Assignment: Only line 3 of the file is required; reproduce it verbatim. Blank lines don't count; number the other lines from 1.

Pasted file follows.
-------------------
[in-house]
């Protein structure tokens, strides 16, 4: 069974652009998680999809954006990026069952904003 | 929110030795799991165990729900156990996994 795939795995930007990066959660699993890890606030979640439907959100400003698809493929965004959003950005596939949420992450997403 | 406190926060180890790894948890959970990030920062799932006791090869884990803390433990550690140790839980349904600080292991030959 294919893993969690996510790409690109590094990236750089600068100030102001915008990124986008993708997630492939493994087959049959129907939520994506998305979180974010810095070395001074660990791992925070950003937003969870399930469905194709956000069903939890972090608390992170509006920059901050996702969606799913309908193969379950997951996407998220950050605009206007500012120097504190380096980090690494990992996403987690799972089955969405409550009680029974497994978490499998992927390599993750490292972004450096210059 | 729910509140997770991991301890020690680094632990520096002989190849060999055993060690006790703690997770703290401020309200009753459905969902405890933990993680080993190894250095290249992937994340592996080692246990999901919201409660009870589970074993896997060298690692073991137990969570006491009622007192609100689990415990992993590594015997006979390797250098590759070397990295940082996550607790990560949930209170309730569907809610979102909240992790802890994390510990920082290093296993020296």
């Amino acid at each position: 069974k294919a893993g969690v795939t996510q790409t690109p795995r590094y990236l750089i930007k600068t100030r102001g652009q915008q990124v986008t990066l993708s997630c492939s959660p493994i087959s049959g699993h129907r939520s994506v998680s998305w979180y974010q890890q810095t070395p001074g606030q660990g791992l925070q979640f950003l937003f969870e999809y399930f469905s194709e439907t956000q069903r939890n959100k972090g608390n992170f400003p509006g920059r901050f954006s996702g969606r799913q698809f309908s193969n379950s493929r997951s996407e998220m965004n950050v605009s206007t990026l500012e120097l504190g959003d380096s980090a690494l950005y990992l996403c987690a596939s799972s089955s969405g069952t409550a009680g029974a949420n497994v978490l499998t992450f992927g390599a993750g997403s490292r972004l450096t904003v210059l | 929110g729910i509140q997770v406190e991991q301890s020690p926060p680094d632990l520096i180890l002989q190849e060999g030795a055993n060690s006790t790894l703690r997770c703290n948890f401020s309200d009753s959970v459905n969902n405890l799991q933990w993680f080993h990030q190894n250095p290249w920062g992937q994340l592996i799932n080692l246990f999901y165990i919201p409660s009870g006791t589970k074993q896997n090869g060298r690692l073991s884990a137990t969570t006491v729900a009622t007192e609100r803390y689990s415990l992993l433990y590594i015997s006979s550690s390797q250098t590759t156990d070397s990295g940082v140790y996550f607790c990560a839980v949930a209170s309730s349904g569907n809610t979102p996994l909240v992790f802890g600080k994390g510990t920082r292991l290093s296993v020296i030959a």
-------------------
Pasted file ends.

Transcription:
């Amino acid at each position: 069974k294919a893993g969690v795939t996510q790409t690109p795995r590094y990236l750089i930007k600068t100030r102001g652009q915008q990124v986008t990066l993708s997630c492939s959660p493994i087959s049959g699993h129907r939520s994506v998680s998305w979180y974010q890890q810095t070395p001074g606030q660990g791992l925070q979640f950003l937003f969870e999809y399930f469905s194709e439907t956000q069903r939890n959100k972090g608390n992170f400003p509006g920059r901050f954006s996702g969606r799913q698809f309908s193969n379950s493929r997951s996407e998220m965004n950050v605009s206007t990026l500012e120097l504190g959003d380096s980090a690494l950005y990992l996403c987690a596939s799972s089955s969405g069952t409550a009680g029974a949420n497994v978490l499998t992450f992927g390599a993750g997403s490292r972004l450096t904003v210059l | 929110g729910i509140q997770v406190e991991q301890s020690p926060p680094d632990l520096i180890l002989q190849e060999g030795a055993n060690s006790t790894l703690r997770c703290n948890f401020s309200d009753s959970v459905n969902n405890l799991q933990w993680f080993h990030q190894n250095p290249w920062g992937q994340l592996i799932n080692l246990f999901y165990i919201p409660s009870g006791t589970k074993q896997n090869g060298r690692l073991s884990a137990t969570t006491v729900a009622t007192e609100r803390y689990s415990l992993l433990y590594i015997s006979s550690s390797q250098t590759t156990d070397s990295g940082v140790y996550f607790c990560a839980v949930a209170s309730s349904g569907n809610t979102p996994l909240v992790f802890g600080k994390g510990t920082r292991l290093s296993v020296i030959a």